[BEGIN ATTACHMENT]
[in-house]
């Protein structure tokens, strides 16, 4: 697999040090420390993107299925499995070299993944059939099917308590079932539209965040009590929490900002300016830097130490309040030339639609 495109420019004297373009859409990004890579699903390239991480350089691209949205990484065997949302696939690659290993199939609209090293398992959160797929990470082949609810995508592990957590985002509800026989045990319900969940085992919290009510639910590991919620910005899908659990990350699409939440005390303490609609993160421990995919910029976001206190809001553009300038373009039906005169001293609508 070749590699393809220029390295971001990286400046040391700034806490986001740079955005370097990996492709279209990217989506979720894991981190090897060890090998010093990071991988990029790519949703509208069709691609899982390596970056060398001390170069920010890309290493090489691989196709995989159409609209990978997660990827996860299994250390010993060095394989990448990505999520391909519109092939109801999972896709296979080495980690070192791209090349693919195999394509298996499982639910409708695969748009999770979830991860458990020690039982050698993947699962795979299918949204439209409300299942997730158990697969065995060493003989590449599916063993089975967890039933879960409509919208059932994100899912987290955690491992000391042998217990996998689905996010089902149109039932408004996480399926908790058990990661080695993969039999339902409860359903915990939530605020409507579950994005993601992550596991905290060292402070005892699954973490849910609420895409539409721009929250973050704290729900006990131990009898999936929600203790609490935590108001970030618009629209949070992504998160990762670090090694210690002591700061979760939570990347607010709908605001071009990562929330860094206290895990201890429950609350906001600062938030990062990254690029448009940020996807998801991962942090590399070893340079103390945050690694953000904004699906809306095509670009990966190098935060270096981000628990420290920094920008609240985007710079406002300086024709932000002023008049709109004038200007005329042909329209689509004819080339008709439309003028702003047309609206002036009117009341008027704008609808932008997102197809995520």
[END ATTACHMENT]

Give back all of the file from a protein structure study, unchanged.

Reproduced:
[in-house]
């Protein structure tokens, strides 16, 4: 697999040090420390993107299925499995070299993944059939099917308590079932539209965040009590929490900002300016830097130490309040030339639609 495109420019004297373009859409990004890579699903390239991480350089691209949205990484065997949302696939690659290993199939609209090293398992959160797929990470082949609810995508592990957590985002509800026989045990319900969940085992919290009510639910590991919620910005899908659990990350699409939440005390303490609609993160421990995919910029976001206190809001553009300038373009039906005169001293609508 070749590699393809220029390295971001990286400046040391700034806490986001740079955005370097990996492709279209990217989506979720894991981190090897060890090998010093990071991988990029790519949703509208069709691609899982390596970056060398001390170069920010890309290493090489691989196709995989159409609209990978997660990827996860299994250390010993060095394989990448990505999520391909519109092939109801999972896709296979080495980690070192791209090349693919195999394509298996499982639910409708695969748009999770979830991860458990020690039982050698993947699962795979299918949204439209409300299942997730158990697969065995060493003989590449599916063993089975967890039933879960409509919208059932994100899912987290955690491992000391042998217990996998689905996010089902149109039932408004996480399926908790058990990661080695993969039999339902409860359903915990939530605020409507579950994005993601992550596991905290060292402070005892699954973490849910609420895409539409721009929250973050704290729900006990131990009898999936929600203790609490935590108001970030618009629209949070992504998160990762670090090694210690002591700061979760939570990347607010709908605001071009990562929330860094206290895990201890429950609350906001600062938030990062990254690029448009940020996807998801991962942090590399070893340079103390945050690694953000904004699906809306095509670009990966190098935060270096981000628990420290920094920008609240985007710079406002300086024709932000002023008049709109004038200007005329042909329209689509004819080339008709439309003028702003047309609206002036009117009341008027704008609808932008997102197809995520």